Economist Bhalla calls for reduction in direct taxes from 40 to 25%
India may not be the richest country in the world, but the tax collection here is one of the highest in the world and the income tax rate should be reduced to 25 per cent from around 40 per cent at present. The advice has come from none other than Surjit Bhalla.
In an interview with PTI, eminent economist said that reduction in tax rate is required to accelerate the pace of economic growth. “We are a much more globalised economy in the world and the world is a lot more globalised. If you look at the overall tax rate structure in India, collection of taxes is one of the highest in the world and we are not the richest economy of the world,” Bhalla said.
He said that tax collection by state, Centre and local bodies is around 19 per cent of country’s GDP. “We should move towards reducing it by 2 percentage points. As far as direct taxes are concerned, I think the overall tax rate should not be more than 25 per cent. Right now it is close to 40 with surcharges etc. 25 per cent, which is our corporate tax rate, that’s what our income tax rate should be,” Bhalla added.
At present, the highest income tax rate in India stands at 39 per cent. The Budget 2023-24 had lowered the highest rate of income tax from 42.74 per cent, by reducing the surcharge applicable to high net-worth individuals.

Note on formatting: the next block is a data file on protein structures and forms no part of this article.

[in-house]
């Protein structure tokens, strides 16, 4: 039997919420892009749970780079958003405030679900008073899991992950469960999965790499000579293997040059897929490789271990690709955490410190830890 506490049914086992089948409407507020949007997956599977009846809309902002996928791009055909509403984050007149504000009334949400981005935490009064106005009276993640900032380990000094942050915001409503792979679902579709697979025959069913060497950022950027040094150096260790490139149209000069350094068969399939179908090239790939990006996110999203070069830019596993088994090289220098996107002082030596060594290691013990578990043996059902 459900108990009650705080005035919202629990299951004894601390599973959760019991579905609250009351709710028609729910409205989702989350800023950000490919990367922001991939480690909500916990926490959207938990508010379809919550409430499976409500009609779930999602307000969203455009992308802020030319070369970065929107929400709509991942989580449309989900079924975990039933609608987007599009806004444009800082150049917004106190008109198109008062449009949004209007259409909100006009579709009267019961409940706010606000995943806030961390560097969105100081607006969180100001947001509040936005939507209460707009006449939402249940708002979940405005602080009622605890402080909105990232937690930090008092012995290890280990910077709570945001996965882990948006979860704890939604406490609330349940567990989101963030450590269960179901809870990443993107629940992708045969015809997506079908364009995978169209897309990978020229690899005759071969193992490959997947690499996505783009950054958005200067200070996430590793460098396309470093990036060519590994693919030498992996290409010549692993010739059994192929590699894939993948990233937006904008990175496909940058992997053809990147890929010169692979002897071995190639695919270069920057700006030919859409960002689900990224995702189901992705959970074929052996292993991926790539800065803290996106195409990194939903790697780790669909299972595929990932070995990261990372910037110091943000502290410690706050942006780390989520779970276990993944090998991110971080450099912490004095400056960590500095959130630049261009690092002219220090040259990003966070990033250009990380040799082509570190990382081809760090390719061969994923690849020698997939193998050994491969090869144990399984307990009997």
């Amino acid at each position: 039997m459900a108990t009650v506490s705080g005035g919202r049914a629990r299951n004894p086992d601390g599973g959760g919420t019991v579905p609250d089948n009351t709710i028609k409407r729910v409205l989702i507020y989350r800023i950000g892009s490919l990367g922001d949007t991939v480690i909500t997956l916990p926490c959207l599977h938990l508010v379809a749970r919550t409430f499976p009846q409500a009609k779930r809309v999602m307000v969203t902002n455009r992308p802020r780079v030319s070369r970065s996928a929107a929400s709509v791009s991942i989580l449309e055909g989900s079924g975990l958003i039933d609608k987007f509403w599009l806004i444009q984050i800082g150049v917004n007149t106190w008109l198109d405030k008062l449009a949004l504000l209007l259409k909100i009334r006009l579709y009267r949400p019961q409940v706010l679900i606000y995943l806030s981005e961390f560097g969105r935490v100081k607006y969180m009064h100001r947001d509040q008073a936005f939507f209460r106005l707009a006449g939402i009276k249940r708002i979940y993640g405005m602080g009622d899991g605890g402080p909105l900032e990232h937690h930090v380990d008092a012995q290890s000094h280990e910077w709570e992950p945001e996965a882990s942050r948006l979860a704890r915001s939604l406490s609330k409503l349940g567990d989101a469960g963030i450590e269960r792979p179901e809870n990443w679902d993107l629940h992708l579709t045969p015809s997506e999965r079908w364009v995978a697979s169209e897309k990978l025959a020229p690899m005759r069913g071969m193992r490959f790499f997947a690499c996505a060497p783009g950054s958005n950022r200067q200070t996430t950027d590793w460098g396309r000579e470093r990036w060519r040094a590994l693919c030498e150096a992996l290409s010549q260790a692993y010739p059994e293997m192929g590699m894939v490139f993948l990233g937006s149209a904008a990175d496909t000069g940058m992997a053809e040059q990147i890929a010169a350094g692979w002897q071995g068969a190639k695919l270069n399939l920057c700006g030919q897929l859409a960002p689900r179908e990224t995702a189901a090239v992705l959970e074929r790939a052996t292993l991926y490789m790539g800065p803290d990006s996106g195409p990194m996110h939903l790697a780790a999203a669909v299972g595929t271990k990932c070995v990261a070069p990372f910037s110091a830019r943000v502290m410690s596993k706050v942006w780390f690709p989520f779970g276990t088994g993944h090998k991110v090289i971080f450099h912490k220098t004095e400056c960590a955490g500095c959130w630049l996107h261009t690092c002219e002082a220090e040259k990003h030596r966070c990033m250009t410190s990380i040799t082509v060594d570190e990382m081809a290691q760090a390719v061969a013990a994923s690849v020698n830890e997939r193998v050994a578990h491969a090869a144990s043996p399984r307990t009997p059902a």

India’s gross direct tax collection during the last fiscal ended March 2023 grew over 20 per cent to Rs 19.68 lakh crore. This includes a growth of 16.91 per cent in gross corporate tax collection at over Rs 10.04 lakh crore. Gross personal I-T collection also witnessed a 24.23 per cent growth to over Rs 9.60 lakh crore.
According to Bhalla, taxes need to come down for all and not just benefit a select section of the society. Direct tax is one of the areas where there is a lot of bureaucratic involvement and it should be a lot more streamlined to minimise tax evasion. “You cannot minimise tax evasion without doing something about very, very high rates of income taxation. We need to change the tax structure so that everyone benefits rather than some selected sectors,” he said.
(With agency inputs)